I have never liked the term SONA. It hides from the core purpose of holding the event, which should be to thoroughly analyse where we are as a country so that we can develop improvement strategies. By honestly and openly appraising the state of the nation, we ought to be able to identify the problems holding us back and how best to resolve them.
Maybe my views are too system’s bound, though, influenced by technical procedures such as maintenance and risk assessments to optimise long-term equipment performance.
We have come to expect the annual SONA to be laden with political rah-rah, promises and assurances of a better future – and in recent times, EFF disruptions linked to ‘paying back the money’.
President Cyril Ramaphosa started off his 2019 address by disarming his entire audience with a joke about his reluctance to sing, while expertly reminding us of his ‘Thuma Mina’ catch phrase of 2018 and neatly implying that Mmusi Maimane might be an ally in singing for Julias Malema should he ever have to present the State of the Nation Address himself.
Onto the evaluation of our nation: The need for jobs was, as always, highlighted, with the Presidential Jobs Summit mooted in response to double the number of jobs created every year. Ramaphosa also cited his Youth Employment Service, which sets out to put unemployed youth into paid internships.
With respect to corruption, he promised to cure our country of its “corrosive effects”; and to implement moves to stabilise and restore the credibility of state institutions such as the NPA, SARS and SAPS.
He listed five tasks that will underpin everything Government does this year: accelerating inclusive economic growth and creating jobs; improving the education system and developing the skills we need now and into the future; improving the conditions of life for all South Africans, especially the poor; stepping up the fight against corruption and state capture; and strengthening the capacity of the state to address the needs of the people.
On land, he aims to expand agricultural output and promote inclusion, using “massive areas of unproductive land that exist in South Africa”, including land parcels owned by the state.
The big anticipated announcement was about the unbundling of Eskom into three separate entities – generation, transmission and distribution – which came with a warning, that bold decisions and decisive action may have painful consequences but would be “even more devastating if we delay”.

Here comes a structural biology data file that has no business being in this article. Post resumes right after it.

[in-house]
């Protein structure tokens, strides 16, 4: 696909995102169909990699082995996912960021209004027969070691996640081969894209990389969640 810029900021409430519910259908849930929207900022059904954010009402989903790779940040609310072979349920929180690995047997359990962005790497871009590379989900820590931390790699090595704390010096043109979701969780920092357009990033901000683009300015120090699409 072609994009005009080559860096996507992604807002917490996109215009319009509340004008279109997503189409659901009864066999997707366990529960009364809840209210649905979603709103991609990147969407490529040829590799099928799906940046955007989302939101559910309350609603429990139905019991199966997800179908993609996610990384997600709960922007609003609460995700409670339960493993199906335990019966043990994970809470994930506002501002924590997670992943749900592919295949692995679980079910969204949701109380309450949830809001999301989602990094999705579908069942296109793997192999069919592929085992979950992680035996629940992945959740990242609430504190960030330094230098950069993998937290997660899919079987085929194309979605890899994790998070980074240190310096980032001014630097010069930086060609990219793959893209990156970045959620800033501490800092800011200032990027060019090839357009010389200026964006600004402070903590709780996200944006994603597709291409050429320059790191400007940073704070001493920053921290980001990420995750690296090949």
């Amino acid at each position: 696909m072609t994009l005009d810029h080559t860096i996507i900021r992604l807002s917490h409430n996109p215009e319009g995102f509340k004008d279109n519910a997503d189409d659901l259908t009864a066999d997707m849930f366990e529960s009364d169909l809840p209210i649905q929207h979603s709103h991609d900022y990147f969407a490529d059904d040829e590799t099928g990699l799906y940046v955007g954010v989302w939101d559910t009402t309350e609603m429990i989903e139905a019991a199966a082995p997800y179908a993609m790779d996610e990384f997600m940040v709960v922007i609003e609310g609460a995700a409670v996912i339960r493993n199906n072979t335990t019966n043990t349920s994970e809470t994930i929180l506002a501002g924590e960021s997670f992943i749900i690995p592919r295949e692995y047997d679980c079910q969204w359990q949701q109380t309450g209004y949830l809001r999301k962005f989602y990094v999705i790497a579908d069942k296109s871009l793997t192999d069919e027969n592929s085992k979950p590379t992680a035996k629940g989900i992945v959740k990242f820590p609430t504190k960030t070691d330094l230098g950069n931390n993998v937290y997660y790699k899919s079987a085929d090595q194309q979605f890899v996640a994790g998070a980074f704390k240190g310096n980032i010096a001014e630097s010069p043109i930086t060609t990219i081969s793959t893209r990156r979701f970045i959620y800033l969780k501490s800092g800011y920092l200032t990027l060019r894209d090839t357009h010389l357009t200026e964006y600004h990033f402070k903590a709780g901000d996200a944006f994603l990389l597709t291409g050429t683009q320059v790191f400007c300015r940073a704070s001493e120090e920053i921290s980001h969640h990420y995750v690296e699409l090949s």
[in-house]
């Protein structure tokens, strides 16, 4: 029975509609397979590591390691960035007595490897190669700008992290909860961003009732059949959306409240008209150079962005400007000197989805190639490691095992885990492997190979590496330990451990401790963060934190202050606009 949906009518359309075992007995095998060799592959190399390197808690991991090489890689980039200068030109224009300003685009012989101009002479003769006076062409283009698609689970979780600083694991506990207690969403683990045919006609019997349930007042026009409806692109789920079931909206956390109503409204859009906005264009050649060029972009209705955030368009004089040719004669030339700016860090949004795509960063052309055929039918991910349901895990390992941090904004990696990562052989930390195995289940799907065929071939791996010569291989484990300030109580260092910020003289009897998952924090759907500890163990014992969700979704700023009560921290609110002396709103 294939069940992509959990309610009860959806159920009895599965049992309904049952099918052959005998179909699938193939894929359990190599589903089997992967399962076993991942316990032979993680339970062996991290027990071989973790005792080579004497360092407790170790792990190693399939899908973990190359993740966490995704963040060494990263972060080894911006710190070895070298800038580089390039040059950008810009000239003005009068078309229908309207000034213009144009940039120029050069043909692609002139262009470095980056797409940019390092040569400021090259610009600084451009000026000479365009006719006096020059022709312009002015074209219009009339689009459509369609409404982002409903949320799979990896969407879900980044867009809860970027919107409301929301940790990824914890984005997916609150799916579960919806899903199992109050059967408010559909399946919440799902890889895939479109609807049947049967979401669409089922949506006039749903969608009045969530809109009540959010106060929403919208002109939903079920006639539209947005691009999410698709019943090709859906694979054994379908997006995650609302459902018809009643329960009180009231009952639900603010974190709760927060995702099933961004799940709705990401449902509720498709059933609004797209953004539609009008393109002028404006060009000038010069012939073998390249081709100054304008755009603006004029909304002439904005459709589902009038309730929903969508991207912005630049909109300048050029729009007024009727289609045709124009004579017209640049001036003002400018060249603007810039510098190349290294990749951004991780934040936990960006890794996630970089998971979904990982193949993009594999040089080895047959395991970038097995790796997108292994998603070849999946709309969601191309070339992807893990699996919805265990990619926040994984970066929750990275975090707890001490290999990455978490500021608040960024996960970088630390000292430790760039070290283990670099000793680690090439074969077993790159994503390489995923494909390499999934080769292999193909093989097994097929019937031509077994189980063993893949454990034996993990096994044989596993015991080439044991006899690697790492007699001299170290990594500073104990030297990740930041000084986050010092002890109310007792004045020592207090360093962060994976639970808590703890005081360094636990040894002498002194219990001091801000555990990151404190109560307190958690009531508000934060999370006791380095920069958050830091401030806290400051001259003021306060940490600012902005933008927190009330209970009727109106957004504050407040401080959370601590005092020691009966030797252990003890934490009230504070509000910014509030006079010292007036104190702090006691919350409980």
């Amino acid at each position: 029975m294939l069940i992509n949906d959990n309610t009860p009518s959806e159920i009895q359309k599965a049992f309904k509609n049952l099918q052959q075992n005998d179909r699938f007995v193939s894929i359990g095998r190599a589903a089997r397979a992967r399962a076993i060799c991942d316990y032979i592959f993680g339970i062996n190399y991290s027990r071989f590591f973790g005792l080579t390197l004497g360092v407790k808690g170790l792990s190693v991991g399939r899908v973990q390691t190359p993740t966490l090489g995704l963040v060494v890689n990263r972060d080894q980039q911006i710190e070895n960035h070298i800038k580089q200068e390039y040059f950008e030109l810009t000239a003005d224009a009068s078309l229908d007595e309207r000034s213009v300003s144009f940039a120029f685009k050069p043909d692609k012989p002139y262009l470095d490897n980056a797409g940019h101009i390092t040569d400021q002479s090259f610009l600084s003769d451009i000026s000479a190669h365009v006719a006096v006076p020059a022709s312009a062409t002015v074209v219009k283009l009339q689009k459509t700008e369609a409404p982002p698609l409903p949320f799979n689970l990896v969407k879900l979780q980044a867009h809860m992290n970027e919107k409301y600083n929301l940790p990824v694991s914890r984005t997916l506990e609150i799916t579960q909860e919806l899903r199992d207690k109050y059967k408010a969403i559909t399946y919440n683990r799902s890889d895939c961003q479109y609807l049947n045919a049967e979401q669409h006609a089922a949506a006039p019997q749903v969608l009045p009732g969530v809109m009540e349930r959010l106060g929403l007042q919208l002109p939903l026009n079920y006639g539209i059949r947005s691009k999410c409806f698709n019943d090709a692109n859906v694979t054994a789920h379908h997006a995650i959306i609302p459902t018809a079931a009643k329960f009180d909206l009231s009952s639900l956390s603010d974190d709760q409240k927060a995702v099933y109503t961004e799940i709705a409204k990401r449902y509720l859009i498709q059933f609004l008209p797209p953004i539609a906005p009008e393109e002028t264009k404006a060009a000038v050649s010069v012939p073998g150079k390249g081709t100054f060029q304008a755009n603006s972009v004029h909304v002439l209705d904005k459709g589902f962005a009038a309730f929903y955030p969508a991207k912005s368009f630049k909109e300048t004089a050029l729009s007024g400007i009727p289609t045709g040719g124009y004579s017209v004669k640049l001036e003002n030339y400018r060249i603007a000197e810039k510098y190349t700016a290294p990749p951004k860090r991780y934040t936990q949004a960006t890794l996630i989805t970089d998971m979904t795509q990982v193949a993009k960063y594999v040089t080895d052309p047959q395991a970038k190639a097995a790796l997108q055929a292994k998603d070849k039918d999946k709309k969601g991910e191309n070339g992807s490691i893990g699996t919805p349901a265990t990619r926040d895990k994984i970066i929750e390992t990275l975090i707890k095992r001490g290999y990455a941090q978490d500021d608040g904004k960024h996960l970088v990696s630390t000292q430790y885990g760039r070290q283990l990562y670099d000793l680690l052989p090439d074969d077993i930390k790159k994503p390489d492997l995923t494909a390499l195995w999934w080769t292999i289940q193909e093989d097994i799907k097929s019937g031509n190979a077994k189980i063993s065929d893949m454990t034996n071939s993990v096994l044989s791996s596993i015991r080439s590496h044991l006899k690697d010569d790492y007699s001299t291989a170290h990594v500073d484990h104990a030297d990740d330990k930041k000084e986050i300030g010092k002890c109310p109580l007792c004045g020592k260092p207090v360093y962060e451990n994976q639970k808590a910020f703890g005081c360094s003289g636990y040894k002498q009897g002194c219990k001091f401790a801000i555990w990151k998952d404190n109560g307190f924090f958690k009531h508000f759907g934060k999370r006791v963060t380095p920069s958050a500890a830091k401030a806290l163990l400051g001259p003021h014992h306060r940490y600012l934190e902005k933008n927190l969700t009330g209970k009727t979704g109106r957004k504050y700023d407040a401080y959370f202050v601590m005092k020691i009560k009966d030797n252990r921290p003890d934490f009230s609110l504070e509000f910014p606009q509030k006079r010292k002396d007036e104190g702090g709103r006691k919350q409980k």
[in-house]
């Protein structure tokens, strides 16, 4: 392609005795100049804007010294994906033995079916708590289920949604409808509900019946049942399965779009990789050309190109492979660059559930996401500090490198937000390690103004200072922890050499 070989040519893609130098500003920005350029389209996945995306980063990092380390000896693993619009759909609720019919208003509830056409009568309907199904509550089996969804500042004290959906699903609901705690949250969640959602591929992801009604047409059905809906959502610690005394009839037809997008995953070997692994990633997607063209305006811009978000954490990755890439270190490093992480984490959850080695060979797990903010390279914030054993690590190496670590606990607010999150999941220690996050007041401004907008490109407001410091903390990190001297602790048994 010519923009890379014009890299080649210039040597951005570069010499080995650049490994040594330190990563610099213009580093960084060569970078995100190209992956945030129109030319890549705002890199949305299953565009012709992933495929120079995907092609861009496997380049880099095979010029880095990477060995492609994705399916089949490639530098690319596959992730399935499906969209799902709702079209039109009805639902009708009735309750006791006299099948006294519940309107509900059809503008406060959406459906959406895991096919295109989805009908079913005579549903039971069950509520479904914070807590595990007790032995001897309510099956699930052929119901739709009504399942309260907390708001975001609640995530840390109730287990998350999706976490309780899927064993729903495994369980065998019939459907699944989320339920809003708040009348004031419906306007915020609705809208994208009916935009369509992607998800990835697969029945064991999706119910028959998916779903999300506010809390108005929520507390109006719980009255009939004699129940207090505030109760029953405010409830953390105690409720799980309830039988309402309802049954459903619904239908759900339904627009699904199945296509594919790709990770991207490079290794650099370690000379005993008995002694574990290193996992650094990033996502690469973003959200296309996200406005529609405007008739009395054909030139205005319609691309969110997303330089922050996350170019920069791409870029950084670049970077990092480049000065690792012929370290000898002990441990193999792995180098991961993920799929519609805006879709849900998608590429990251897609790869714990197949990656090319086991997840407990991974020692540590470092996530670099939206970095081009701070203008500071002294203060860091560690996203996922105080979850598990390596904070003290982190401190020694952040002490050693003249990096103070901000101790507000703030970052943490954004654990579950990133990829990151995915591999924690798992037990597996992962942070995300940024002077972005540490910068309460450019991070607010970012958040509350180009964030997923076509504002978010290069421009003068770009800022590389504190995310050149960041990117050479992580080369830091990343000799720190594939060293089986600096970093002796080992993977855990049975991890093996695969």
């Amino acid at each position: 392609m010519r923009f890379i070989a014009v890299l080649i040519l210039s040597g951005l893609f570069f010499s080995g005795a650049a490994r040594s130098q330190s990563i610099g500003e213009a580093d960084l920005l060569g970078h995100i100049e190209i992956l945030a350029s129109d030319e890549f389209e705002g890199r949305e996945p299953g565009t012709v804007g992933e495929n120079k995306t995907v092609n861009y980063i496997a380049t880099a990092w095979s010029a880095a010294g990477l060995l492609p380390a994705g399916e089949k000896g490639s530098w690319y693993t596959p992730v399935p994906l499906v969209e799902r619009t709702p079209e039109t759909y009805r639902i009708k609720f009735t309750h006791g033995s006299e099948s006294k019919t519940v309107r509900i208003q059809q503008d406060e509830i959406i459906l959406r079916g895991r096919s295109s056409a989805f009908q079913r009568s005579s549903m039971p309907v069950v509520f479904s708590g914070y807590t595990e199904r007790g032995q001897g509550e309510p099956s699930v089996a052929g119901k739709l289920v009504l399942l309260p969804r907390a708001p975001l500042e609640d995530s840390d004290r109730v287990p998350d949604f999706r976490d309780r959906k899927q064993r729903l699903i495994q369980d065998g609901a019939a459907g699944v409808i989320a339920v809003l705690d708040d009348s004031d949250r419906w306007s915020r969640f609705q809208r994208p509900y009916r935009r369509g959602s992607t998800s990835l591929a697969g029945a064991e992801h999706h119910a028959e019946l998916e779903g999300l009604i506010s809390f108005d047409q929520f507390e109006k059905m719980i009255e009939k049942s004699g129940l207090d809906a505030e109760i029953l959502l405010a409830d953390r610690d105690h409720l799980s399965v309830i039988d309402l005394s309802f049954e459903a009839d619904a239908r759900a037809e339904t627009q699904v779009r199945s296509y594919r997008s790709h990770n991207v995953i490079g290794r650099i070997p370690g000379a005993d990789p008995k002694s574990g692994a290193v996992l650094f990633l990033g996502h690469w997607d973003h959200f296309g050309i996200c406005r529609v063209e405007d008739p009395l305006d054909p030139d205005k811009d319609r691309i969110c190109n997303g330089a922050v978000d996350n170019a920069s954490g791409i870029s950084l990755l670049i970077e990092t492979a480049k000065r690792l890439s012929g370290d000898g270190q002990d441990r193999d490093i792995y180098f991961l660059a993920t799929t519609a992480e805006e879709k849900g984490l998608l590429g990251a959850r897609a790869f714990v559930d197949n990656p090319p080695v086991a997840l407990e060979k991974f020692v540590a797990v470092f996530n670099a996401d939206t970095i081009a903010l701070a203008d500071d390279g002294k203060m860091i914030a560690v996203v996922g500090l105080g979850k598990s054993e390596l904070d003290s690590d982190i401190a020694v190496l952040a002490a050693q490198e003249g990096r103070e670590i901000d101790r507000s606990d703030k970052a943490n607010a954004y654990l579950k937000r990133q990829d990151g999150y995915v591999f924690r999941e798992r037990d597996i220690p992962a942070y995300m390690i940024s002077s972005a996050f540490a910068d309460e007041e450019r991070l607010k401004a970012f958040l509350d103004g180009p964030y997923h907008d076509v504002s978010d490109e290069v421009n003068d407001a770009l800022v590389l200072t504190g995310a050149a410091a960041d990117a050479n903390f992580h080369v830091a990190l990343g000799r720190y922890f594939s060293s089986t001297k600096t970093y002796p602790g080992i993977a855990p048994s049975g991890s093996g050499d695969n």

President Ramaphosa acknowledged that corruption and mismanagement have severely damaged many state-owned companies and assured that evidence of criminal activity must be evaluated. “Where there is a basis to prosecute, prosecutions must follow swiftly, and stolen public funds must be recovered urgently,” he said.
Overall, who can deny that our president is aware of the problems we face and that he is attempting, albeit at a snails’ pace, to address them. He is an astute politician and much easier to listen to – and like – than his predecessor.
In spite of renewed determination to deal with corruption and to address the challenges at Eskom, the ANC’s disgraced and disbanded provincial executive committee (PEC), which includes its allegedly corrupt leader, Supra Mahumapelo, are back in charge in the North West Province; and Eskom has begun implementing Stage 2, Stage 3 and Stage 4 load shedding after up to seven of its generators tripped.
In addition, the ‘good news’ that unemployment dropped from 27.5% in Q3 last year to 27.1% in Q4 was reported. We now have 6.1-million unemployed people between 15 and 64 years of age and only 16.5-million employed people.
Events and statistics such as these bring into much sharper focus the real state of our nation. We are in a crisis of our own making and it is very difficult to see how political will alone can drag us out of it.
Much has been made of Eskom’s financial failings, which have directly led to maintenance ‘neglect’. More concerning, however, is the recent emergence of poor reliability being experienced at the Medupi and Kusile plants, which were expected to relieve the burden on the older power stations. Suggestions are that this is design-related, which means it will affect every unit. According to Titus Mathe, the repair costs may amount to a further R8‑billion and “might take years to fix”.
Rating agency Moody’s is sceptical about the effect of unbundling Eskom as a means to resolve its financial and technical woes, while Cosatu sees it as a back door to privatisation.
What is clear is that, when it comes to strategic, expensive and highly technical SOEs such as Eskom, political interference along with corruption leads to disaster. On the other hand, competence – managerial, financial and, most importantly, technical – are absolutely vital.
And the private sector is where many of these competences now lie.